Address: 朝阳区新源里14号
Tel: 010-64620316

Now, I just need to find a similar place in Singapore...

Thursday, October 8, 2009

The Love of Money

I must admit.. I always think that I am not a Money person.

And by that I mean.. on my list of important things.. I always think money rank quite low.

For one, I never quite knew how much (or how little, depending on how you look at it) I make when I was working. I know the rough range.. but can never quite remember how much. My ex-boss (or ex-ex-boss, to be precise) has this habit of give us our salary letter at the beginning of each financial year personally. After he handed the letter over, he'd ask us to take a look at the letter and inevitably, he'd ask if we are happy with our increment.

(Which by the way, I always wanted to tell him, is quite a stupid thing to do. I mean, you can only possibly get 2 answers. From most people, it'd be "No". Who would exclaim "Yes! Thank you so much!"? or "Yes! I think I'm so adequately paid.. even to a point of being overpaid!" The only other answer you can get would be from those who are too polite to say "No". Their answer would be "It's okay, I guess". Then they'd regret saying that because they really think otherwise. So, anyways.. as much as I really quite like my ex-boss, this habit of his is really not that.. you know.. bright.)

I usually offer a different answer.

"I don't quite know".

The first time I did that, he was really surprised.

"What do you mean 'you don't know'?" He asked

"I don't know what's the increment amount. It doesn't say!"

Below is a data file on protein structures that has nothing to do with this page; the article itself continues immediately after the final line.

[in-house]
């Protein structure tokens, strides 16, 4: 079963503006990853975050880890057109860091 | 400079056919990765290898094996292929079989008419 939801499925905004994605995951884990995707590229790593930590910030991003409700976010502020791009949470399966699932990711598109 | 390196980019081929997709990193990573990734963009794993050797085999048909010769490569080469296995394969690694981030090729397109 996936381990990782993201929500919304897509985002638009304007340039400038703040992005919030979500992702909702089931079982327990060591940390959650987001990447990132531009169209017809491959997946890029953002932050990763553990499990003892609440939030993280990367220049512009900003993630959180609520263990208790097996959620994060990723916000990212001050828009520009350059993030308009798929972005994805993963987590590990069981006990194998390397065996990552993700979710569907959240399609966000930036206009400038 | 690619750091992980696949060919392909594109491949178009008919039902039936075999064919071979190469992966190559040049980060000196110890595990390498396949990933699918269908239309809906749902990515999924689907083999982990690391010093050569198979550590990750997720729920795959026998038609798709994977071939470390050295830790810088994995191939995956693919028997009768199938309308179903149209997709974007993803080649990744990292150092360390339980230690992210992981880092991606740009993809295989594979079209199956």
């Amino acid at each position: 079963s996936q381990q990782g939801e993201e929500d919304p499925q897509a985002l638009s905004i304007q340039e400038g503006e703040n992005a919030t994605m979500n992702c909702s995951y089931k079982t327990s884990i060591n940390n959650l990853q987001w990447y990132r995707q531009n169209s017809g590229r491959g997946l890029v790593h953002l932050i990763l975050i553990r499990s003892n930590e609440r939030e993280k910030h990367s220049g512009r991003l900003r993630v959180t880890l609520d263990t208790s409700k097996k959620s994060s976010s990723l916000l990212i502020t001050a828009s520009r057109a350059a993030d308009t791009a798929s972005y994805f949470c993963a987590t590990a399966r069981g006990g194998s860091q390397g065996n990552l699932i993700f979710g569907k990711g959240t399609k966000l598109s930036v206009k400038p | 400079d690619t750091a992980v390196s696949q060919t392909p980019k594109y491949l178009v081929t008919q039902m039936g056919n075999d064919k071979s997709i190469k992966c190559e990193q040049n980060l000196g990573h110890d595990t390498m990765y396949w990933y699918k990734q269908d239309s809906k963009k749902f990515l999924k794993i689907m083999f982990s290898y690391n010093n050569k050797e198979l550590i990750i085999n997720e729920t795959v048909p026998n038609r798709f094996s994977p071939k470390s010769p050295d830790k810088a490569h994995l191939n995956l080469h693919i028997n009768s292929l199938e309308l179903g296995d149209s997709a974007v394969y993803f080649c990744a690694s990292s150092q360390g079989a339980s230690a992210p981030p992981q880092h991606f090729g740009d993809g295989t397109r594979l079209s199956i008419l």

Well, that's me. Since I don't remember my salary, I could never answer that question that he asked.

Also, I'm usually quite contented with my salary and never really get excited by chats between colleagues on how much money they made with such and such an investments.. blah blah blah.

To me, investment means buying something and leaving in there. And if by chance I remember it and take a look at it.. (about once a year or so..).. and I realised it has gone up, I'd sometimes sell it. More often that not, I'd just think "Oh good! Wow. Money from the sky!" and then forget about it for another year or two.

Anyway, to many, I may seem naive, even stupid.. and some may even think it's because I've never been in situations of dire needs (which is true but neither have I been in situations of huge excesses). But I've always contented to be as such.. even "proud" of myself for this.

But recently, I think.. Perhaps... I do (gasp) really love Money after all.

The immense insecurity I have towards not working.. Could that partly be because I'm losing a source of stable cash inflows... in other words... Money?